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The following exhortation was given to the Korean Agape Church and translated into Korean.

Romans 6:1-11
1 What shall we say then? Are we to continue in sin that grace may abound? 2 By no means! How can we who died to sin still live in it? 3 Do you not know that all of us who have been baptized into Christ Jesus were baptized into his death? 4 We were buried therefore with him by baptism into death, in order that, just as Christ was raised from the dead by the glory of the Father, we too might walk in newness of life. 5 For if we have been united with him in a death like his, we shall certainly be united with him in a resurrection like his. 6 We know that our old self was crucified with him in order that the body of sin might be brought to nothing, so that we would no longer be enslaved to sin. 7 For one who has died has been set free from sin. 8 Now if we have died with Christ, we believe that we will also live with him. 9 We know that Christ, being raised from the dead, will never die again; death no longer has dominion over him. 10 For the death he died he died to sin, once for all, but the life he lives he lives to God. 11 So you also must consider yourselves dead to sin and alive to God in Christ Jesus.

One of the struggles we all have is how to properly understand what it means to be holy in Christ and how we are made holy by Him. We understand that we are saved by putting our faith in Christ but we often begin to think that our holiness depends upon us. Romans 6 reminds us that those who trust Christ are also made holy by the power of Christ. It is Christ in them that saves them and makes them holy.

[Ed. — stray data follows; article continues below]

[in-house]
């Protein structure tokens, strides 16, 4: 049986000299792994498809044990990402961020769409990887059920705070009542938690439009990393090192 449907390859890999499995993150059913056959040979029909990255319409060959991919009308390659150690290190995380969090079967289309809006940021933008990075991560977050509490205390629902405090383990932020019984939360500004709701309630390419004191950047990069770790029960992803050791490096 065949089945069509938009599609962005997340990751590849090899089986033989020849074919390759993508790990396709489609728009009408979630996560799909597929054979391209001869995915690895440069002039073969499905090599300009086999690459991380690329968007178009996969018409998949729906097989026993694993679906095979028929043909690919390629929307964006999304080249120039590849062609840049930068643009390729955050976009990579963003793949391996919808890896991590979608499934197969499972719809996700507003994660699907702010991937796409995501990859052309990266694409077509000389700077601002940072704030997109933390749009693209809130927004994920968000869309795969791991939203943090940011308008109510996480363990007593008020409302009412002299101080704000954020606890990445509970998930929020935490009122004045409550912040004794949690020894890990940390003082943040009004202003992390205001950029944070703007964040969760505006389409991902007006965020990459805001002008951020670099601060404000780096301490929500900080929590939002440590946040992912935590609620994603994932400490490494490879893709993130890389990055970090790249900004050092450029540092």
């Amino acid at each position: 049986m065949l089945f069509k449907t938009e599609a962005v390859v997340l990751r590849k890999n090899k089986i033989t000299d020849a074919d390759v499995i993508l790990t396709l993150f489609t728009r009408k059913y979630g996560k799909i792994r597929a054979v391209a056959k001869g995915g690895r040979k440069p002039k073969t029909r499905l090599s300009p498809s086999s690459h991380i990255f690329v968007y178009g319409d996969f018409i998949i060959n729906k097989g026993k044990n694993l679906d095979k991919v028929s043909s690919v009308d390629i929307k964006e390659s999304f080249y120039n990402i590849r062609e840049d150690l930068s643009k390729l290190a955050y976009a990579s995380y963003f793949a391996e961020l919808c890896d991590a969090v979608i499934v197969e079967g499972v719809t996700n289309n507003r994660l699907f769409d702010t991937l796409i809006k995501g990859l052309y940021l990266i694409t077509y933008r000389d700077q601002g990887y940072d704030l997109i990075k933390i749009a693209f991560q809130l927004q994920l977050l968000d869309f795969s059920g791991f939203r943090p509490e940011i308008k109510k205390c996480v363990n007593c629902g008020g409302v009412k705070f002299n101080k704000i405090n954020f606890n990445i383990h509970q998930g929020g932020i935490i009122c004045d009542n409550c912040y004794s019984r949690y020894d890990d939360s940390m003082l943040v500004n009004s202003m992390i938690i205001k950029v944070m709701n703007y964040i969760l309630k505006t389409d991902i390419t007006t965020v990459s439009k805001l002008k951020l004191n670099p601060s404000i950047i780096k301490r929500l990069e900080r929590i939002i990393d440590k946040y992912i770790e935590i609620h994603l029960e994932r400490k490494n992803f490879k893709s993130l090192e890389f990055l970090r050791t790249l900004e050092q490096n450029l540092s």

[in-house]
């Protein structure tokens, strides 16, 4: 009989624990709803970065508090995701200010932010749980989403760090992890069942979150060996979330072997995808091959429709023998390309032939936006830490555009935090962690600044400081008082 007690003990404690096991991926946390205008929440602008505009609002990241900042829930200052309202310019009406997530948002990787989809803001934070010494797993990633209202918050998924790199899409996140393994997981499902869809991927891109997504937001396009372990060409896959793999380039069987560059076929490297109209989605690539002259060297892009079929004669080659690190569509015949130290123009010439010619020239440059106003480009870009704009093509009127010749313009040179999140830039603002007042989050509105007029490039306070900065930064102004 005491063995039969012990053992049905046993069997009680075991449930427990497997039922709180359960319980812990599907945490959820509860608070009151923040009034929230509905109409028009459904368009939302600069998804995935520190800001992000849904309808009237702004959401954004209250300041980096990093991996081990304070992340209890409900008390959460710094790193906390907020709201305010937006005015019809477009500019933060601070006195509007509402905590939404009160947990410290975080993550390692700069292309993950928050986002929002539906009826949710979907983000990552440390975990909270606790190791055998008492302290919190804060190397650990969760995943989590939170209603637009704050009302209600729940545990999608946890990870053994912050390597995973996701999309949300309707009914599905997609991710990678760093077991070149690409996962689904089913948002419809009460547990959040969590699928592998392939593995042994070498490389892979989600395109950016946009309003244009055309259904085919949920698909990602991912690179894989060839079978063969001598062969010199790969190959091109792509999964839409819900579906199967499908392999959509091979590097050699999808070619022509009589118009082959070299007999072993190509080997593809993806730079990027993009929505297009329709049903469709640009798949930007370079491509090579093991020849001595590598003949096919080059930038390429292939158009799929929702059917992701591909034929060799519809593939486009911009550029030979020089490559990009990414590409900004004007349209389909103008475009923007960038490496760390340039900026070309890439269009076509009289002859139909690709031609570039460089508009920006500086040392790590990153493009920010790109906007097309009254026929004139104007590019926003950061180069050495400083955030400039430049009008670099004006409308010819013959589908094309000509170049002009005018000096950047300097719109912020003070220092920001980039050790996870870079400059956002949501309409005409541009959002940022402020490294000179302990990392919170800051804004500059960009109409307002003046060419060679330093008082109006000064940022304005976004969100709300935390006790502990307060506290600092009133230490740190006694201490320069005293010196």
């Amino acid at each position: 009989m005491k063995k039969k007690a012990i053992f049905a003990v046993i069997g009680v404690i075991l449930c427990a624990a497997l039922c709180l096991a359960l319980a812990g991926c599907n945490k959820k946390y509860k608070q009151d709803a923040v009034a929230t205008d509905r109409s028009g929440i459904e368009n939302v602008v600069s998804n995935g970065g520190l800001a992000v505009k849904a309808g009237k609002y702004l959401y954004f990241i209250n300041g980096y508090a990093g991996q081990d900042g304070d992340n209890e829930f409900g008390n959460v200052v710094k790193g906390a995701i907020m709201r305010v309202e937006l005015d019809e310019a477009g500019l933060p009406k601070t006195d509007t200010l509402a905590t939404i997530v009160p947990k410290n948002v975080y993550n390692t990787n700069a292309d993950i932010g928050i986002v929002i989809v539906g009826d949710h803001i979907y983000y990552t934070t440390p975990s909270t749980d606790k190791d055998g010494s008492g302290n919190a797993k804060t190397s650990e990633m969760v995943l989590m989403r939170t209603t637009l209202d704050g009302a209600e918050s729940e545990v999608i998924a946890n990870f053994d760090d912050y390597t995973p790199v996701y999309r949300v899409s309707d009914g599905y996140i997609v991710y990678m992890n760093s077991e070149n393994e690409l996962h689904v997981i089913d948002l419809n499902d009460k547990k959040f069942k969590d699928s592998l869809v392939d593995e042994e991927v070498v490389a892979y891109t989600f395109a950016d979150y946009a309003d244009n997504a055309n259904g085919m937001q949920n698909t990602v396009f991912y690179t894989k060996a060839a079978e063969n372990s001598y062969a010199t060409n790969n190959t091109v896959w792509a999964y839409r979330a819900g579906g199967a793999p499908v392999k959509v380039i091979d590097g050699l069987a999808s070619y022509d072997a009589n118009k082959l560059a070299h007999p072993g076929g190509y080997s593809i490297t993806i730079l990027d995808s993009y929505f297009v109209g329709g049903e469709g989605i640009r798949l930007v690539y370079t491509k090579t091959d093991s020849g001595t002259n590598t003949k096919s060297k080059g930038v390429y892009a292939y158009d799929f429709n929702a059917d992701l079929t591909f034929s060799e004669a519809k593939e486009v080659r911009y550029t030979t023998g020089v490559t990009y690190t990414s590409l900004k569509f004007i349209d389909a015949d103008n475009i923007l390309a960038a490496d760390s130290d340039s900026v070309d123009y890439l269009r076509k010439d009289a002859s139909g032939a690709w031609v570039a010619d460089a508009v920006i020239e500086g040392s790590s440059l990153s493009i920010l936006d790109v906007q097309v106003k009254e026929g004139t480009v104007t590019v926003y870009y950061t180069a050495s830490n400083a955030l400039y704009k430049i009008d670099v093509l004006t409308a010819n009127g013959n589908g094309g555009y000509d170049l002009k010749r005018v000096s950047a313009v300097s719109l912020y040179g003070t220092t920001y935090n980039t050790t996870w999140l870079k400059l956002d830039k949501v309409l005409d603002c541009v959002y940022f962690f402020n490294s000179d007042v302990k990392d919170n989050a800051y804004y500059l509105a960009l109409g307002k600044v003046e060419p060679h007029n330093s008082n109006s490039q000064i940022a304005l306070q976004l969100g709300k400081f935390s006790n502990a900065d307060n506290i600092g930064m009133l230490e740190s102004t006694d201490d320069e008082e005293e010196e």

Chapter 6 follows a teaching by the Apostle that leads some to lie about the Gospel. He reminds us that it is wrong to think that God wants us to sin so He can show how much He forgives us.

Verse 2 emphasizes this: “How can we who died to sin still live in it?”

Before we were saved we lived in slavery to sin but we are no longer in Adam but in Christ. We have died to sin. We were in the house of Adam, we were in bondage to sin. We have now been set free by Christ and are no longer slaves to sin but have been set free.

Verse 3 then reminds us of the significance of our baptism. Our baptism reminds us that if we hav faith, we are baptized into Christ’s death. This connection we have with Christ does not stop with His death because He rose from the dead with an indestructible life. Again, because we are united with Him, we possess His indestructible life. We begin to see where the power over sin comes from.

Verse 5 confirms what Paul has just said: 5 For if we have been united with him in a death like his, we shall certainly be united with him in a resurrection like his.

Paul doesn’t say this is a process where we prove to God that we’re worthy to be identified with Christ by our obedience. No. Our obedience is because we have life in Christ. We have been raised from the dead with Him when He rose. The apostle doesn’t write that a believer “might be” united with him but makes it most certain by saying “we shall certainly” be united with Christ. We must be made holy by Christ.

Verse 6 shows how wrong it is to think we can sin as we are still slaves. Christ’s death on a cross destroyed the power of sin. The old man was crucified with Christ on the Cross. Union with Christ in the crucifixion delivers us from the prison of Sin. This does not mean that we no longer sin but victory in the battle over sin is assured in the nailing of enslaving authority to the Cross. We are no longer controlled by a sin nature but by our slavery to Christ.

It is common for us to lose focus and to regard our sin as inevitable. Paul wants to lift us from looking inside of ourselves for power to battle sin and to look outward and up to the Cross where we see Sin nailed to the Cross of Christ. Our Savior has conquered that power on the Cross! The old man no longer has authority.